What follows are the jauntily scribbled details of an interview conducted by request, of Jim Sardonic – coach of an Orc Squad currently fumbling their way through the MML Farm leagues, but with goals of one day playing in the real leagues. The interview took place in… a… dwelling… I think it was a cave? Or possibly just a dirt igloo? Maybe he killed a hobbit and stole it’s house? I don’t know. But it just gets weirder from here.
“There’s a few things we’re going to have to get out of the way, if you’re going to get to know me.”
Muscular shoulders encase an almost-too-small head, entirely forest-green if not for the yellow-white fangs protruding upwards from a sternly pursed mouth. Glints of red dance behind beady black eyes, but that could just be the flame of the candle on the table separating me from the Black Orc I had come to interview.
“For one, I’m a dwarf.”
I’m going to have to take extra notes during this interview. Clearly this behemoth before me is an Orc. Dwarves don’t have giant teeth coming dangerously close to poking their own eyes out. Dwarves don’t have green skin. Dwarves don’t stand nearly seven feet tall, and likely weigh as much as the Honda I drove here in.
But then again, Orc’s don’t generally have the best enunciation… and he hasn’t tried to crush me once since I arrived.
“You look confused, but it’s simple really. My mother and father were long beards, rest their tiny little souls. They did their best to raise me, until I didn’t fit in their house anymore. But they saw an investment in my size, and it wasn’t long before they signed me up for pee-wee Blood Bowl.”
There’s nothing cuter than six and seven year olds stomping one another’s heads into the ground. But this perked my curiosity, I had to ask: “Oh, Blood Bowl? What position did you play?”
I think the Orc almost smiled. Almost.
“The coach took a long look at me. He really and truly didn’t know what to do. We spent half a day trying to squeeze me into a deathroller, but by the time I finally got fully into it, my legs were sticking out the bottom and I couldn’t move my arms. After I clumsily rolled over my own foot, Dad made a suggestion — with my size, I’d be a great runner. It would take a Minotaur to take me down!”
Sardonic rolled his narrowed eyes off into the distance, clearly lost in memories of playing dwarf blood bowl.
“So we tried that. Dwarf runners move in bursts of six meters at a time, and of course, I can do that. I have done it. It’s just… those last two… they’re exhausting. Sometimes I tripped over my own feet on the fifth one or the sixth one. And picking up the ball – that didn’t go so well. In practice, they would have to kick a the ball out of the back of the endzone just for me to be able to catch the ball!”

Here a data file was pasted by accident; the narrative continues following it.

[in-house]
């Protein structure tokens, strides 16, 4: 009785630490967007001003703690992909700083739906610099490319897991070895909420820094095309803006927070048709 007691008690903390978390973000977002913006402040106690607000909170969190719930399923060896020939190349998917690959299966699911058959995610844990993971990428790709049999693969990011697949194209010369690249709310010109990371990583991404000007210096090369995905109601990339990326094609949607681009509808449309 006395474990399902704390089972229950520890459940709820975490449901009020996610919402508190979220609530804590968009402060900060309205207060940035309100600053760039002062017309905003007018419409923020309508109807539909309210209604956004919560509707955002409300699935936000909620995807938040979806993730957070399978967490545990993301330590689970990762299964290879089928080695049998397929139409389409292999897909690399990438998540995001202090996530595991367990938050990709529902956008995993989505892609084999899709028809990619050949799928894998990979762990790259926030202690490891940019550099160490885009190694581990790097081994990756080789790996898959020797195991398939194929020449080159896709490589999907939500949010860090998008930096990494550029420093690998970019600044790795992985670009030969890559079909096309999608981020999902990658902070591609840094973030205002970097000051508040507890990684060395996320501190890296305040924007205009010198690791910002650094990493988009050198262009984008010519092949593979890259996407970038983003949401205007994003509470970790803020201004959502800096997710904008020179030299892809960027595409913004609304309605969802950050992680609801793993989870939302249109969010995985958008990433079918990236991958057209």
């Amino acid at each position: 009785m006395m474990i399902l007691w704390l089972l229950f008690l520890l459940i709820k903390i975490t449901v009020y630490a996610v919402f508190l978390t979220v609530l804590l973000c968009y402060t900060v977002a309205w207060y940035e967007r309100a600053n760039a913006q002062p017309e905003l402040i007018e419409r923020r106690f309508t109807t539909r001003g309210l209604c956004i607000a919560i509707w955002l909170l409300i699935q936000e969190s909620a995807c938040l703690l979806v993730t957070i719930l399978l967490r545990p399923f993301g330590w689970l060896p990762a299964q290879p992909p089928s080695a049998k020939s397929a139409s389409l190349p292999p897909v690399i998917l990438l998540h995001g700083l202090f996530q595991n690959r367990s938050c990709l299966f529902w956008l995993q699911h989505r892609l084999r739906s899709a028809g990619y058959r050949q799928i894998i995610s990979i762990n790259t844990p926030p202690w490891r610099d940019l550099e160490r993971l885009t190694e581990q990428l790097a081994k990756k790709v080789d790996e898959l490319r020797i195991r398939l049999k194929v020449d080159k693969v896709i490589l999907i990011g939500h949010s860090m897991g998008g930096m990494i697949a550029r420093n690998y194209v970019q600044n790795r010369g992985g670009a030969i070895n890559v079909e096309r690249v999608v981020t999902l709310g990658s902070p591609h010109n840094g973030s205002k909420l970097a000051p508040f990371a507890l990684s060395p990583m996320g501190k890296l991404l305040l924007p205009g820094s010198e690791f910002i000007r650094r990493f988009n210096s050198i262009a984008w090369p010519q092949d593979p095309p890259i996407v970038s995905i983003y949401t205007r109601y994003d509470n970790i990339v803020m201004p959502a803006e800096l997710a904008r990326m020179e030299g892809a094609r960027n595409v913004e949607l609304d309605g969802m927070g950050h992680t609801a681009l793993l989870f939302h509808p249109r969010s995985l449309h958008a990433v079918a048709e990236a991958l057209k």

He really doesn’t know that he’s a Black Orc. I suddenly have a lot more questions, and where better to start than the obvious?
“Have you had any testing done? You know, to verify your… heritage? I know an Orc that kinda looks similar to you…”
Can Black Orcs look snooty? Perhaps he is a dwarf. This look is definitely snooty. The sort of look a Brettonian Blitzer gives… well… always.
“Look, I’ve heard it all before. School was hard. After “bring your Dad to school” day, I was the laughing stock of the school. He was a ferocious long beard in his day, but he didn’t look quite so intimidating standing next to me. And I’d hear it all the time — ‘What happened? Did your Mom sleep with a Saurus?’ and so on, you get the picture.”
He may have been accustomed to the mocking, but this was a stark contrast from the pleasurable trip down memory lane we had been on just moments before… and I was getting uncomfortable. I mean, HAD his mother slept with a saurus? I decided it best not to reflect, and rather steer into another question. “But your name? It’s not a Dwarven name, it’s more…”
There was a noise. It may have been a grunt. It may have been a fart. I jotted it in the notes, I think mostly because of nerves. Or maybe I was going to ask. No, I wasn’t going to ask. I didn’t want to know. I just wanted to look busy instead of awkward. Most Black Orcs don’t succumb to painful trips down memory lane very well. And I was enjoying my near record-setting time for not being pulverized in the presence of a Black Orc.
“Jim Sardonic was a mentor of mine. He took me under his wing, taught me everything I know about blood bowl. He’s the reason you’re here — the reason we’re talking. He was the first coach that really gave me a chance, and now, here I am trying to preserve his legacy by coaching my own team in the MML.”
I took the bait: “Preserving his legacy?”
The lumbering beast grunted again, before rising from the table. It was definitely a grunt that time. He lumbered over to the far wall, and beckoned for me to follow. On it was a small… fossilized clump of… minotaur droppings?
“He charged out on to the field, trying to get a bribe to the goblin ref — and accidentally got too close to a Minotaur that had just gone wild. This is all that’s left. This, and a legacy. A legacy that I intend to carry on with a Cleverly ORChestrated team! This is why I asked you here. It’s time that people know who I am, what this team is capable of, and how we’re going to one day win the biggest prize in the MML!”
Half time squig sandwiches at a Bill COWher Power Hour game?
“But you still haven’t gotten to know me well enough, quite yet. Did I ever tell you about my elf friend? Perhaps that’s another story for another time…”
[Stay tuned for part 2, coming soon!]